This is a common question that divorcing spouses have. Once they decide to pursue a divorce, some people want to get it over with as soon as possible. After all, divorce is a stressful life event. It is only natural to feel that way.
So, how long does a divorce generally take?
California law requires spouses to wait six months
Under California law, a divorce is not final until six months have passed from the date the spouse filing for divorce serves his or her spouse with the Petition for Dissolution of Marriage. This is a mandatory waiting period.
However, spouses can turn in all of their paperwork and essentially complete the divorce process sooner than six months – the divorce is simply not final until the six-month period is up. Even so, that still depends heavily on the family’s situation.
Several factors can impact the duration of a divorce, including:
- Whether or not the divorce is amicable;
- If spouses have children and must determine custody;
- How many assets they share and must divide; and
- Whether or not they agree on the matters in their divorce.
For example, if spouses face serious conflicts and their divorce winds up in court, the process often takes much longer than six months. How long a divorce takes depends almost entirely on the family’s circumstances.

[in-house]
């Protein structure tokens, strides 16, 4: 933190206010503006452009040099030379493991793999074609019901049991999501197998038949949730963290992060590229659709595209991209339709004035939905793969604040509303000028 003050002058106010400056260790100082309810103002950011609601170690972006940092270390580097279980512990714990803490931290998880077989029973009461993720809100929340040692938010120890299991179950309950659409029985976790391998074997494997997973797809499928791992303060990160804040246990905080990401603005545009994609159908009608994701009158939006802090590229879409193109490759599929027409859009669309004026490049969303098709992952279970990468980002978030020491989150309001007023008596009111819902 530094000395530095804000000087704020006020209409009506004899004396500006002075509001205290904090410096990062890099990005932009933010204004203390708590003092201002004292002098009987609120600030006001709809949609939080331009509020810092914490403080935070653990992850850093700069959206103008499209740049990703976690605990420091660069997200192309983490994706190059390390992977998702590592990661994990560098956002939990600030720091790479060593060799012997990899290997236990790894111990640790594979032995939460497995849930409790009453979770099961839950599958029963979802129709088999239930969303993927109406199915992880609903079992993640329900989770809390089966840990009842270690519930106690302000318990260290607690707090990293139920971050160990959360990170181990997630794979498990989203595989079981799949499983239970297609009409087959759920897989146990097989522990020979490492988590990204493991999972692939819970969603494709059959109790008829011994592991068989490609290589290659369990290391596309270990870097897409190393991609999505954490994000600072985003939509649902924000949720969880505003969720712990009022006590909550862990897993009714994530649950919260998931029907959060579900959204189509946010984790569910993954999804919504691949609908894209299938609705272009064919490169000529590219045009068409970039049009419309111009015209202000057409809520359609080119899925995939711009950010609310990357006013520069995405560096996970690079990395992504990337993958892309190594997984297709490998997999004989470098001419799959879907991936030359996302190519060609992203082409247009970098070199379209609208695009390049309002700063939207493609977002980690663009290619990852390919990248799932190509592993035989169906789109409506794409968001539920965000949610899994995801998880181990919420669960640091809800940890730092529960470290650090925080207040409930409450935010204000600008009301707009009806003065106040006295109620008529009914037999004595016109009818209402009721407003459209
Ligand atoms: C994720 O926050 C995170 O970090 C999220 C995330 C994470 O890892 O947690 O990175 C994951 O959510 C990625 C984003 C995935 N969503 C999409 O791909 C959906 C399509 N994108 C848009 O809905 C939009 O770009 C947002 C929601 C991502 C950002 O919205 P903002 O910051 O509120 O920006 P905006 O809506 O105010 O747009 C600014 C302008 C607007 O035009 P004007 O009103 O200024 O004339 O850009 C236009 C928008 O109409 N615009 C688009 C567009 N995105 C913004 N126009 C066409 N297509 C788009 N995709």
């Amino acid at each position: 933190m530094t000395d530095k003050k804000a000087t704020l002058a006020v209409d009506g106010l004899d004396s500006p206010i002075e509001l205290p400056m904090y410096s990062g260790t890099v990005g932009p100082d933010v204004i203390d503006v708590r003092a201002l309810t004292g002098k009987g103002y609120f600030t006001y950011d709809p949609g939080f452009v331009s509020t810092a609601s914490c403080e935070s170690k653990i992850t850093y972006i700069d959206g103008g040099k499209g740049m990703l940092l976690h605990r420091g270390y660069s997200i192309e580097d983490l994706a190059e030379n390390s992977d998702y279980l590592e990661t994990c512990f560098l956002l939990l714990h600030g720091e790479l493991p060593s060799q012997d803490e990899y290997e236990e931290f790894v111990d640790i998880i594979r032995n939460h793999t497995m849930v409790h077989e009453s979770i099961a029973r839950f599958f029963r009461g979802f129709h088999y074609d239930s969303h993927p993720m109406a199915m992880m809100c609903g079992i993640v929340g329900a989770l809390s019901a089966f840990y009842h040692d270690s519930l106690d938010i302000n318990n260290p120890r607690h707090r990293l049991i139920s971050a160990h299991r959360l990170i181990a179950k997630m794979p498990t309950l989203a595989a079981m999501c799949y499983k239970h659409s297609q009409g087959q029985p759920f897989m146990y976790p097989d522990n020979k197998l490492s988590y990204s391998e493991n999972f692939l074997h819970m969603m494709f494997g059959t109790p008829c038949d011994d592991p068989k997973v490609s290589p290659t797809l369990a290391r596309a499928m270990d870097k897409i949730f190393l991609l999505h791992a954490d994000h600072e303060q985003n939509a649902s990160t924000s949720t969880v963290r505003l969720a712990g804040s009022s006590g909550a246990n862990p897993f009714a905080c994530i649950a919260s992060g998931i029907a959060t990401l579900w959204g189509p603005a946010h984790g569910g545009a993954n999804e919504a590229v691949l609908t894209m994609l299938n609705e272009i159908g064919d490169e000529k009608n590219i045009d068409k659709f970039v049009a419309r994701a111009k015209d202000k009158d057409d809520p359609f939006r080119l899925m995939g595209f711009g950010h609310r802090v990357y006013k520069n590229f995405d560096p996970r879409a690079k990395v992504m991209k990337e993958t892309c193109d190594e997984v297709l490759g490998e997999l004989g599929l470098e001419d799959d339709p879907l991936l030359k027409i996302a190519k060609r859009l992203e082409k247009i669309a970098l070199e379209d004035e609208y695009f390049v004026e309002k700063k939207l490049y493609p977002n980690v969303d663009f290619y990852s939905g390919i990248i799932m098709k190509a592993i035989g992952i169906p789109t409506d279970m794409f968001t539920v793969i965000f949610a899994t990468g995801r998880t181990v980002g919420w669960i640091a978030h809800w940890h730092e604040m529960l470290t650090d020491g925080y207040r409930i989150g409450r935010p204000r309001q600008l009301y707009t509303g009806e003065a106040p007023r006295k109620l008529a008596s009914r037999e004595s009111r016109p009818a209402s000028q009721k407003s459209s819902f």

Regardless, avoid rushing the divorce process
Having to wait for the divorce to be final might be stressful. Even though it is natural for spouses to want to put the divorce behind them, they should not try to rush through their divorce. The agreements and settlements reached in the divorce proceedings will impact the family’s future. Therefore, spouses must take time to reach fair and realistic agreements.
However, spouses can still streamline the process of their divorce. They can pursue a collaborative divorce if they:
- Agree on most of the issues involved in the divorce proceedings, such as how they will divide custody of the children and distribute their marital property; and
- If they plan. Preparing for a divorce might seem overwhelming, but it can help streamline the process if spouses are prepared before they even file their paperwork.
They must still fulfill the six-month waiting period, but this option allows spouses to resolve issues on their own terms and at the pace they choose.